Dr Rifat Kesetovic said that the money would have produced results because of new DNA techniques being perfected at two new laboratories in Bosnia. Scientists could map the human gene and, by the same means, map genocide.

The forensic pathologist demonstrated how a one-inch sample cut from a thigh bone of each victim could be instantly matched against blood samples from family members who are missing loved ones from Bosnia's war. Dr Kesetovic said that there were anything from 25,000 to 30,000 people still missing.

While a handful of teams search for where they are buried, other staff are trying to track down the next of kin, around 100,000 of them, to take a pin-prick of blood. Some who need to be traced are refugees living abroad.

‘I know many people are sick of hearing about Bosnia and feel they have given enough money,’ Dr Kesetovic said. ‘But unless the grieving - Serb, Croat and Bosnian - are allowed to recover their loved ones, there will be no peace or reconciliation here.’


His office wall is plastered with charts listing details of the victims already stored at the Podrinje Identification Project. There are filing cabinets stuffed full of meticulously kept records of each victim, with colour photographs of where they were found, the clothes they were wearing and any identifying marks that might narrow their search.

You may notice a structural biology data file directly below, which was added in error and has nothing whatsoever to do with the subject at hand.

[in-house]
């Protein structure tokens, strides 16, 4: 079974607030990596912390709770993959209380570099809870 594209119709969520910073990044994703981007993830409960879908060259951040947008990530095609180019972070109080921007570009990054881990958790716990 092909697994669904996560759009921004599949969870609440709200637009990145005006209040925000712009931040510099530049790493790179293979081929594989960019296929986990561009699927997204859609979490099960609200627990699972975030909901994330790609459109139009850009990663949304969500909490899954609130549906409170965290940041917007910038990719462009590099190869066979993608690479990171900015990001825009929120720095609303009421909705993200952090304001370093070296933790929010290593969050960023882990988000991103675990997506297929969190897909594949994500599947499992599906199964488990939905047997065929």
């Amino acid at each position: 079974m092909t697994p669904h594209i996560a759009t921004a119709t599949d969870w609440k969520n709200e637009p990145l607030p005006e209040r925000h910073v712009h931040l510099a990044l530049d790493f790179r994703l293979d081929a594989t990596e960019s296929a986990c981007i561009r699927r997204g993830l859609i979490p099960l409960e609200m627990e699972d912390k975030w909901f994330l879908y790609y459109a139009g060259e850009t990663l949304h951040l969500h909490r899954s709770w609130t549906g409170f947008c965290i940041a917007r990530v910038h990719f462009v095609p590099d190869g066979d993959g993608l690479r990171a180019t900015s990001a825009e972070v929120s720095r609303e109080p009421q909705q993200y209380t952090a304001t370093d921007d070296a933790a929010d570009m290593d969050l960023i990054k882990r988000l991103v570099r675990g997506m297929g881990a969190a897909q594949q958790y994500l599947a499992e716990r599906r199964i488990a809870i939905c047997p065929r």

There is just one police officer among his small team working in a couple of cluttered offices in the northern industrial town of Tuzla.

Awaiting identification

Besides the warehouse, there is also a disused salt mine where hundreds more body bags are packed on to wooden shelves, waiting for identification. He unzips one bag at random and points to how the bones show this was a boy no more than 14 or 15 years old. You do not need to be a pathologist to realise how he died as the doctor threads his finger through the two bullet holes in the skull.